Diversity and Inclusion


本土课程要求(ICR) makes Indigenous learning part of the undergraduate degree requirements for all new UWinnipeg students.


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At The University of Winnipeg, we’re proud to have been one of the first post-secondary institutions in North America to institute a degree requirement to learn about Indigenous Peoples.

As part of our continued efforts to implement the recommendations made by the Truth and Reconciliation Council of Canada’s Calls to Action, the Indigenous Course Requirement (ICR) made Indigenous learning mandatory for all UWinnipeg undergraduate students beginning in the fall of 2016.

The initiative was originally student-led, as the UWinnipeg Students’ Association came forward with a proposal for the ICR. The original proposal was the site of informal and formal discussion and debate at the University among students, faculty, and staff, as well as community members. Those discussions helped to formulate the criteria that’s being used today to assess courses.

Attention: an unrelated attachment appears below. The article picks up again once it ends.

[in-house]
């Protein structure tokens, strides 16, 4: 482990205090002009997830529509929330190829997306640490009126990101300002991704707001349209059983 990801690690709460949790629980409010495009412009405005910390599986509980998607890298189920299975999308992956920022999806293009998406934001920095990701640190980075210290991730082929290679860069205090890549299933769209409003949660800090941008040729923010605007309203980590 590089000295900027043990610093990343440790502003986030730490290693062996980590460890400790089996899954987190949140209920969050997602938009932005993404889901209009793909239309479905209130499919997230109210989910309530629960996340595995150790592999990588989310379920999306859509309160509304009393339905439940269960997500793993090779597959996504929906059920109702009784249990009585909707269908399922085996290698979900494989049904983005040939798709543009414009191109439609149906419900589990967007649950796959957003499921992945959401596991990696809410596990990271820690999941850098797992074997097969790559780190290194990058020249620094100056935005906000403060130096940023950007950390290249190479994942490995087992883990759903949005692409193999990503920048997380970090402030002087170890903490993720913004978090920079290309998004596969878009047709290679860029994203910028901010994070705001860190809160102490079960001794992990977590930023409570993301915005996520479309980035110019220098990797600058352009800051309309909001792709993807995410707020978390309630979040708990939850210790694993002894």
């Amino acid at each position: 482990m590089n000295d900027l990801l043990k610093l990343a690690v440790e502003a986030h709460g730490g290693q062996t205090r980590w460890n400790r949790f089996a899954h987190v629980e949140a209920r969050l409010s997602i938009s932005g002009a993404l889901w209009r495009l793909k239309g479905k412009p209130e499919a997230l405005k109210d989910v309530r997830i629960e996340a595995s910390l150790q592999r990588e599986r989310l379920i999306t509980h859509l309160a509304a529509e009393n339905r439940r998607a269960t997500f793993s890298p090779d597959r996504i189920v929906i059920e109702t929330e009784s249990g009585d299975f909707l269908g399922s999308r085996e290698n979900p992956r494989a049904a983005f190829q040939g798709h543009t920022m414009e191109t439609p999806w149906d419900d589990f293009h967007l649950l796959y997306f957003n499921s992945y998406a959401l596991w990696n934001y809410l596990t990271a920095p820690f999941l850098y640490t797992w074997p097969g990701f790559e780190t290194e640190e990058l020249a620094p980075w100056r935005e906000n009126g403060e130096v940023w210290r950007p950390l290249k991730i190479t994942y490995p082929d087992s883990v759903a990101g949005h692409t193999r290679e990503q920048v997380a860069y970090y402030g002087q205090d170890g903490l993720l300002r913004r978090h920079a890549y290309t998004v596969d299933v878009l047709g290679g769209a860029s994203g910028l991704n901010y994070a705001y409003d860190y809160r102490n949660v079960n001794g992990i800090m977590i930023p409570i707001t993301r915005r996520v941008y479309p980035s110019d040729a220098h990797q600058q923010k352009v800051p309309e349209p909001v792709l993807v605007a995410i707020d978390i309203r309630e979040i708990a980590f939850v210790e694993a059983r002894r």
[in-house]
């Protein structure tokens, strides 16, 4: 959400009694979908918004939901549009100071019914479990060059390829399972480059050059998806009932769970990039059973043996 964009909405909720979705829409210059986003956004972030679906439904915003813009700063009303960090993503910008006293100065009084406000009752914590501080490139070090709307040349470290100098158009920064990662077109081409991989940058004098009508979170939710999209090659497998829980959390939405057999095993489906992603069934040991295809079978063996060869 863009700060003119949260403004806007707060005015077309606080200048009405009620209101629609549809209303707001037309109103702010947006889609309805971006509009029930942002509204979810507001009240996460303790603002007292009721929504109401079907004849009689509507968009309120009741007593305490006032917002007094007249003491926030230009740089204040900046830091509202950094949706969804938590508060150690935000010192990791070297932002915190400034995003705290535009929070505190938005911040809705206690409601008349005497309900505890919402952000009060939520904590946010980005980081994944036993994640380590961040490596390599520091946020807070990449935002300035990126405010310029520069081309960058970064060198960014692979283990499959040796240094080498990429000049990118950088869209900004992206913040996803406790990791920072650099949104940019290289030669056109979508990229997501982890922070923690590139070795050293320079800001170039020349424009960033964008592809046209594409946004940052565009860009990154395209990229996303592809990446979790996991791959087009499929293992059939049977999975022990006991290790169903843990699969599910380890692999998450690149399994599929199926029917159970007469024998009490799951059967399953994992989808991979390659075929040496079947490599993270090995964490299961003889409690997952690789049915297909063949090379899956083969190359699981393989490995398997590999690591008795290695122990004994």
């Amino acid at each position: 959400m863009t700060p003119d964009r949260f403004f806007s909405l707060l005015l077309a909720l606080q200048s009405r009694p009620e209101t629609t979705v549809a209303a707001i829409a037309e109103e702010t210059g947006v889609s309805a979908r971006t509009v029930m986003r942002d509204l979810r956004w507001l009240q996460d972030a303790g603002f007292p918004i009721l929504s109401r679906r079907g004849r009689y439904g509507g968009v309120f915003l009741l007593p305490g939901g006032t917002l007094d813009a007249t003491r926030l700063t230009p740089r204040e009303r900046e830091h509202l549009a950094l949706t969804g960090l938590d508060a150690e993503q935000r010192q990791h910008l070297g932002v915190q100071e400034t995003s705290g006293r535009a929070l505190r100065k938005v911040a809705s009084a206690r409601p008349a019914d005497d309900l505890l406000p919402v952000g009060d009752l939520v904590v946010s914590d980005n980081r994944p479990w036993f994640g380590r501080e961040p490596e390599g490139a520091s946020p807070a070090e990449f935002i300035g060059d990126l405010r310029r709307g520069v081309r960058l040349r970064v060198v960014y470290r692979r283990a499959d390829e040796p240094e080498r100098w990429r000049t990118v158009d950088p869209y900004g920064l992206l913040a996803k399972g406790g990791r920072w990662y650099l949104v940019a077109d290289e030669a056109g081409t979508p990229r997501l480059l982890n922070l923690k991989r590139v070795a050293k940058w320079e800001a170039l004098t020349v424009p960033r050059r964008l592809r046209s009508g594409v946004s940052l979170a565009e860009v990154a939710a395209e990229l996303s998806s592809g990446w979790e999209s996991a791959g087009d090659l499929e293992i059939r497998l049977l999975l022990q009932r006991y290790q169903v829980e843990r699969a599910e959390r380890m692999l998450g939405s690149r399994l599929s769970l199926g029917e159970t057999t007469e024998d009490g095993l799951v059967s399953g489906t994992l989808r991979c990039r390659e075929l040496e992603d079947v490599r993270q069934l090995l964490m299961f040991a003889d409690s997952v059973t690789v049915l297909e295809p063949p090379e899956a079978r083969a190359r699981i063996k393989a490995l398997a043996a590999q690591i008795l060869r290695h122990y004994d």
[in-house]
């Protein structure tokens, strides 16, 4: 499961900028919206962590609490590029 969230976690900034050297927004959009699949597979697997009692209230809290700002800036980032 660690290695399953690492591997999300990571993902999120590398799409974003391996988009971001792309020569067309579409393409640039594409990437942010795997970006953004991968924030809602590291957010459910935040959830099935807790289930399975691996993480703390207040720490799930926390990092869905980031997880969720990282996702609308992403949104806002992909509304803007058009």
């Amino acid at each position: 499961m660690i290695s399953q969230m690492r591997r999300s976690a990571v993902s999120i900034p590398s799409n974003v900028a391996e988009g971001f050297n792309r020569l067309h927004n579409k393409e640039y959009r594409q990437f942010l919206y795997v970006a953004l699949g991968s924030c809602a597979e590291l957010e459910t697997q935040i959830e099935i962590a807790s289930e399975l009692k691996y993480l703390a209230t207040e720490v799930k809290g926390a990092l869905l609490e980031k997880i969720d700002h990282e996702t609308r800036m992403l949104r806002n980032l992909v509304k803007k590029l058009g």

Students can choose from a number of three-credit-hour courses in which the greater part of the content is local Indigenous material — derived from or based on an analysis of the cultures, languages, history, ways of knowing, or contemporary reality of the Indigenous Peoples whose homelands are located within the modern boundaries of Canada and the continental USA.

By the end of the 2018-19 academic year, more than 1,100 students had fulfilled their ICR and 61 unique courses had been approved as fulfilling the ICR, including 54 in the Faculty of Arts, six in the Faculty of Science, and one in the Faculty of Business and Economics.

Brett Lougheed, University Archivist and Digital Curator, and Mary Jane Logan McCallum, Canada Research Chair in Indigenous People, History, and Archives, are currently establishing an Indigenous Course Requirement Collection to document and care for the history of UWinnipeg’s Indigenous Course Requirement.

“It is really important to capture the history and development of the ICR because it represents one of our University’s major responses to the Truth and Reconciliation Commission,” said McCallum. “It also has an important place in a longer history of Indigenous education, and post-secondary Indigenization efforts.”